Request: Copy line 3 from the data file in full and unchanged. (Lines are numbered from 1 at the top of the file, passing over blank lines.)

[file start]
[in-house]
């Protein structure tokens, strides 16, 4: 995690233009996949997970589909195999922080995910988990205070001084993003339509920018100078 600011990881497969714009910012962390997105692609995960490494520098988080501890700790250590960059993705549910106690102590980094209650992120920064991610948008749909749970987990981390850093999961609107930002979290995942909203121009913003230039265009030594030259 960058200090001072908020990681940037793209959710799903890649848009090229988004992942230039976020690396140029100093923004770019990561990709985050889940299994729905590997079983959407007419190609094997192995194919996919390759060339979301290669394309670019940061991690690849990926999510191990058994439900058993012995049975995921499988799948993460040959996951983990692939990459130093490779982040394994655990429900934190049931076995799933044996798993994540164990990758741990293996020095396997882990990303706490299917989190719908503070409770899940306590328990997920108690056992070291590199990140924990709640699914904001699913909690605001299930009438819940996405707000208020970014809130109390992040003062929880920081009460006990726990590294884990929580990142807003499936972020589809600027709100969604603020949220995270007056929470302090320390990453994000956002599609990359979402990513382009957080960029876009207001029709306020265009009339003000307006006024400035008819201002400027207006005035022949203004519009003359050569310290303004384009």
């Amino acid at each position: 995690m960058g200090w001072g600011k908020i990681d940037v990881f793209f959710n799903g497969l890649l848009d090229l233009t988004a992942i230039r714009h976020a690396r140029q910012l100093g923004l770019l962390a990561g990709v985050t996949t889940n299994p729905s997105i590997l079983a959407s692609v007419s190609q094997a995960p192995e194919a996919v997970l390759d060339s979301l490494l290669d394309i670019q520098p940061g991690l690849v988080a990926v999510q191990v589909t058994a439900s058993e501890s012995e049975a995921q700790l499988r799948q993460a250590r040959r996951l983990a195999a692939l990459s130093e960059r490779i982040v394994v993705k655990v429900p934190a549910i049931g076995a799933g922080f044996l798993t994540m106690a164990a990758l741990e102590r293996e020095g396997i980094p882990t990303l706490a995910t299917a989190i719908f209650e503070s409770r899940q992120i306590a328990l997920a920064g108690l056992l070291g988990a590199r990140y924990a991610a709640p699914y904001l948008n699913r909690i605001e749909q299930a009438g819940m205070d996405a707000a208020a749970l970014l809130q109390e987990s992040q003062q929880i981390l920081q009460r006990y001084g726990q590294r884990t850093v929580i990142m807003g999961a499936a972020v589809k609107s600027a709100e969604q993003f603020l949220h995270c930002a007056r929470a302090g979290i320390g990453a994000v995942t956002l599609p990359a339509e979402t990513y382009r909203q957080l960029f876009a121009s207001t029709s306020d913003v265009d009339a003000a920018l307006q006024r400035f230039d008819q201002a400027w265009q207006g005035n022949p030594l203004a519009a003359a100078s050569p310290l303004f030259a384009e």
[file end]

């Amino acid at each position: 995690m960058g200090w001072g600011k908020i990681d940037v990881f793209f959710n799903g497969l890649l848009d090229l233009t988004a992942i230039r714009h976020a690396r140029q910012l100093g923004l770019l962390a990561g990709v985050t996949t889940n299994p729905s997105i590997l079983a959407s692609v007419s190609q094997a995960p192995e194919a996919v997970l390759d060339s979301l490494l290669d394309i670019q520098p940061g991690l690849v988080a990926v999510q191990v589909t058994a439900s058993e501890s012995e049975a995921q700790l499988r799948q993460a250590r040959r996951l983990a195999a692939l990459s130093e960059r490779i982040v394994v993705k655990v429900p934190a549910i049931g076995a799933g922080f044996l798993t994540m106690a164990a990758l741990e102590r293996e020095g396997i980094p882990t990303l706490a995910t299917a989190i719908f209650e503070s409770r899940q992120i306590a328990l997920a920064g108690l056992l070291g988990a590199r990140y924990a991610a709640p699914y904001l948008n699913r909690i605001e749909q299930a009438g819940m205070d996405a707000a208020a749970l970014l809130q109390e987990s992040q003062q929880i981390l920081q009460r006990y001084g726990q590294r884990t850093v929580i990142m807003g999961a499936a972020v589809k609107s600027a709100e969604q993003f603020l949220h995270c930002a007056r929470a302090g979290i320390g990453a994000v995942t956002l599609p990359a339509e979402t990513y382009r909203q957080l960029f876009a121009s207001t029709s306020d913003v265009d009339a003000a920018l307006q006024r400035f230039d008819q201002a400027w265009q207006g005035n022949p030594l203004a519009a003359a100078s050569p310290l303004f030259a384009e």